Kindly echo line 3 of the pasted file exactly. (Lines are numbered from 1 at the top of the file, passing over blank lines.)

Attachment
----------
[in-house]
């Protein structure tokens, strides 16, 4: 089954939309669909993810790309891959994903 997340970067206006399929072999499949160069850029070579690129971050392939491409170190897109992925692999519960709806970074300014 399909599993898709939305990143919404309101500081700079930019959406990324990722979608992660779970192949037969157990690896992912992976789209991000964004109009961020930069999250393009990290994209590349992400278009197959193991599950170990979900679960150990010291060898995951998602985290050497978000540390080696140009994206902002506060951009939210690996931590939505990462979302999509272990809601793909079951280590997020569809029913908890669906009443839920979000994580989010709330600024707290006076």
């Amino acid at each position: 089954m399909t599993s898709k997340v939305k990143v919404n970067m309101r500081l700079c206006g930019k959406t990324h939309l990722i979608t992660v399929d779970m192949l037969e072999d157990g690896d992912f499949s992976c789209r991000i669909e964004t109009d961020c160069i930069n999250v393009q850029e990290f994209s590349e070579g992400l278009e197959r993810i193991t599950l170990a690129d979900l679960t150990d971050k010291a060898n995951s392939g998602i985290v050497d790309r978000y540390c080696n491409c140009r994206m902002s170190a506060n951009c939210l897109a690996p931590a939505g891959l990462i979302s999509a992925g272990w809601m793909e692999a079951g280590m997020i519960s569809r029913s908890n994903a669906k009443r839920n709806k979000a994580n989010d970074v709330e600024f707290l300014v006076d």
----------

């Amino acid at each position: 089954m399909t599993s898709k997340v939305k990143v919404n970067m309101r500081l700079c206006g930019k959406t990324h939309l990722i979608t992660v399929d779970m192949l037969e072999d157990g690896d992912f499949s992976c789209r991000i669909e964004t109009d961020c160069i930069n999250v393009q850029e990290f994209s590349e070579g992400l278009e197959r993810i193991t599950l170990a690129d979900l679960t150990d971050k010291a060898n995951s392939g998602i985290v050497d790309r978000y540390c080696n491409c140009r994206m902002s170190a506060n951009c939210l897109a690996p931590a939505g891959l990462i979302s999509a992925g272990w809601m793909e692999a079951g280590m997020i519960s569809r029913s908890n994903a669906k009443r839920n709806k979000a994580n989010d970074v709330e600024f707290l300014v006076d």